Tales of Face-Eating Leopards
Turning good deeds into dirty politics.
I noted this story via AL.com last week, Lawmaker says photo of him wearing tutu to raise money for cancer research is misused in campaign.
Mississippi Republican state Sen. Jeremy England says he intentionally wore what he considers a “very embarrassing” Halloween costume to raise money for breast cancer research — a shiny pink bodysuit with a short pink skirt.
Now, England says a photo of him in the outfit has been misused, with a slur directed at him, in an increasingly divisive GOP primary as he supports Lt. Gov. Delbert Hosemann for reelection.
A person backing one of Hosemann’s opponents posted an image of the tutu-clad England on Twitter along with a comment: “Hosemann and his groomer weirdos.”
“Groomer” is commonly used to describe how sex offenders initiate contact with their victims. The word has become ubiquitous in American politics as certain conservatives try to equate certain educational materials with pornography or pedophilia.
Here’s the photo:
England was participating at the time in the “Real Mean Wear Pink” breast cancer awareness fundraiser that the American Cancer Society used to put on (and perhaps still does). Rather clearly, this has nothing to do with being a “groomer.”
This underscores the utterly cynical nature of the whole “groomer” meme within GOP circles, including recent obsessions with drag queens and the like. It is all about exploiting homophobia and trying to connect any deviation from traditional gender norms as somehow linked to pedophilia. It is based in nothing but bigotry and fearmongering.
I have no idea about England’s own campaign or governance rhetoric, but I can’t help but see this as a case of I didn’t think the leopard would eat my face.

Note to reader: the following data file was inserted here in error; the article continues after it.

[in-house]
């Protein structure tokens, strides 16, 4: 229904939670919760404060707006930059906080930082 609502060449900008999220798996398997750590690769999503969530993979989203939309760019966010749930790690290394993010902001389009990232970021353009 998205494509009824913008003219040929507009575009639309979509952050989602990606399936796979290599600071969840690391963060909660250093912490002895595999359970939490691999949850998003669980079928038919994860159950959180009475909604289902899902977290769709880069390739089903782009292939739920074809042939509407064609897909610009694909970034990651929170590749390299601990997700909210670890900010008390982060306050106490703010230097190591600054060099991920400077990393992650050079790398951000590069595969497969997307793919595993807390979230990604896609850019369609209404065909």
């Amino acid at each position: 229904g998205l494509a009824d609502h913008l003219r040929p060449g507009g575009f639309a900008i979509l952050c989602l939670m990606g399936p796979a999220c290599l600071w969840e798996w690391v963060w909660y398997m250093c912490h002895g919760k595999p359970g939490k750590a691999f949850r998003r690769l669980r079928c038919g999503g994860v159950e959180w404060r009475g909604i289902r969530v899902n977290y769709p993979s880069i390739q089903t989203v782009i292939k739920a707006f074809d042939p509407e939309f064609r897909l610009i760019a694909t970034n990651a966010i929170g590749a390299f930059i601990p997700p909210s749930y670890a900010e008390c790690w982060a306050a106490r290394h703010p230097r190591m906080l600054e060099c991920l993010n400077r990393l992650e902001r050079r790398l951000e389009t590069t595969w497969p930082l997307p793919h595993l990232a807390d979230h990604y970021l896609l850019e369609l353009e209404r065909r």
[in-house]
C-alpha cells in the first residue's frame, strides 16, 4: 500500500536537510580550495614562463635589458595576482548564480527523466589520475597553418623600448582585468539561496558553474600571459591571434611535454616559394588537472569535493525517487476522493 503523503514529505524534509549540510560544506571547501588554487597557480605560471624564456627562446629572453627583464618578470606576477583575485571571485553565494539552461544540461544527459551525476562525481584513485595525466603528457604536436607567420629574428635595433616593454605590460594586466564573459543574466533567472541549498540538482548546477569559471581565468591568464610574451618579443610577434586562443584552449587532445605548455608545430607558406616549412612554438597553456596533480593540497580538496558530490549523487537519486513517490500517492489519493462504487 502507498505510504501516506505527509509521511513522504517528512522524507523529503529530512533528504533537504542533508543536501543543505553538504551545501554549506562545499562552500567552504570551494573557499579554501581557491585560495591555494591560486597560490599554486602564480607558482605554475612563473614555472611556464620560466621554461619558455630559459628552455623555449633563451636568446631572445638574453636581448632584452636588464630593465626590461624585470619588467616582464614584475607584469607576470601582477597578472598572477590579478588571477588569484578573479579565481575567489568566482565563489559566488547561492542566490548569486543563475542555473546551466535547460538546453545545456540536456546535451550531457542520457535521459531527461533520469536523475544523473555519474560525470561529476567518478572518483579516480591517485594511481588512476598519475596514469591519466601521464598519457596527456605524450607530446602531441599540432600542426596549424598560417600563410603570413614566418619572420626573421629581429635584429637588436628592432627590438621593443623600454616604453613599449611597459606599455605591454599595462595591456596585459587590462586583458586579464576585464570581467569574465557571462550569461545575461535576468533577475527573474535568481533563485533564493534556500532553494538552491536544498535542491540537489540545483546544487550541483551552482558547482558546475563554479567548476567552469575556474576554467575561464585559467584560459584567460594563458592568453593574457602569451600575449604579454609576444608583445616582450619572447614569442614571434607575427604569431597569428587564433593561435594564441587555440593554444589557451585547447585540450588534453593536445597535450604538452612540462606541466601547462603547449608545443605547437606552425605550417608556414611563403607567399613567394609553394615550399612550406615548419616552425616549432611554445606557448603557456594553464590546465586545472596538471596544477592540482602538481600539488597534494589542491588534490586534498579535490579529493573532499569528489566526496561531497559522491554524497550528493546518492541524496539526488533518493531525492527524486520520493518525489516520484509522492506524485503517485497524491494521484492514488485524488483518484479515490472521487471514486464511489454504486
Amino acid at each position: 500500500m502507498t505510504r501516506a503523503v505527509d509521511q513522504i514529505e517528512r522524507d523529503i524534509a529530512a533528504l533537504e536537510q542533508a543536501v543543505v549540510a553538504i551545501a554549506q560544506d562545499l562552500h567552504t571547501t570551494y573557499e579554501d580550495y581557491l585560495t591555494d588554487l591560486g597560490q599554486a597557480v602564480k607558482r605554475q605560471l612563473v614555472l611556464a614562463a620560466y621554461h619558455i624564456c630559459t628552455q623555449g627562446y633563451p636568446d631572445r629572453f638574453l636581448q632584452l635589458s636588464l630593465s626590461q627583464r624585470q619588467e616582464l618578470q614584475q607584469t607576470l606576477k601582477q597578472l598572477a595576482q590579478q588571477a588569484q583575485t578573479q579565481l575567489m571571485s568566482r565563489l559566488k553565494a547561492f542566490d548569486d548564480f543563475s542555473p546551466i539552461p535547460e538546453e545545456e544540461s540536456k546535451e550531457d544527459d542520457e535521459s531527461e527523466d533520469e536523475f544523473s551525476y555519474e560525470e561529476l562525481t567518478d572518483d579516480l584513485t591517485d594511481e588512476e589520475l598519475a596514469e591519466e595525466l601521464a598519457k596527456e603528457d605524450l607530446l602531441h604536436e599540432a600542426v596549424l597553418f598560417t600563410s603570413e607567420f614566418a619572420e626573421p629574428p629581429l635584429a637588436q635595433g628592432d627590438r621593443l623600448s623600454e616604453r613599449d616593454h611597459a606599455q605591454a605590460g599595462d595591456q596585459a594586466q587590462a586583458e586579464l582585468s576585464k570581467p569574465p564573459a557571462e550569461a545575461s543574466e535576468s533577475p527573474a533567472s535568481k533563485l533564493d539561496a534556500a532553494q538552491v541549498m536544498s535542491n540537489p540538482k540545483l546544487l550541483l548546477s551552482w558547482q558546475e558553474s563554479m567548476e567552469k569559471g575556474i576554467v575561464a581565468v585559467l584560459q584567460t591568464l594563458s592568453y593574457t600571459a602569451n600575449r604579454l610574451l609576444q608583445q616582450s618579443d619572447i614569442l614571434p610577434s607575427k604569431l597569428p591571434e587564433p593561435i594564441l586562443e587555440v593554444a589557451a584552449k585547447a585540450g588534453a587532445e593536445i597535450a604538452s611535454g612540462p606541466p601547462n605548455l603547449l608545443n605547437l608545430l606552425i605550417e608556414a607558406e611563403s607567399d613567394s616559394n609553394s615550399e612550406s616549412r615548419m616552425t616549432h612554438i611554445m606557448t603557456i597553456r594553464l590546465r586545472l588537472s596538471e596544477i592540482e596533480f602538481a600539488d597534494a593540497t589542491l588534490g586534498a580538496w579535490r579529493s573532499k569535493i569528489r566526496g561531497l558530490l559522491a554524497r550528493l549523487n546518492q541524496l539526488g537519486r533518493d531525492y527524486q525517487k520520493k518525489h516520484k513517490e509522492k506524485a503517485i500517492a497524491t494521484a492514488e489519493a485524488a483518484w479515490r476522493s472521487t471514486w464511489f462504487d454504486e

To England’s credit, he has leaned into the situation, including re-sharing one of the photos, to raise more money for breast cancer research: Sen. England raises over $6,000 for cancer fundraiser after photo misused in campaign.
Side note: this scenario also illustrates that when only one party is competitive at the state level, the real political contest is intra-party at the primary level. This further illustrates my ongoing argument that primaries as used in the US undercut new party development because it is easier, cheaper, and the rewards are higher, to keep fights contained at the primary level. There is no incentive for new groups to emerge and compete at the state level because it can all just happen in the primary, especially when there is a run-off. I would further note that the presence of run-off primaries in the deep south were mechanisms to dilute Black voting power.
In deeply red states like Mississippi there probably ought to be parties that represent the right and the far-right in the general election, instead, the various right-wing factions fight it out in the primary, and then the Democrats do things like running no one in the general (as was the case in England’s 2019 win).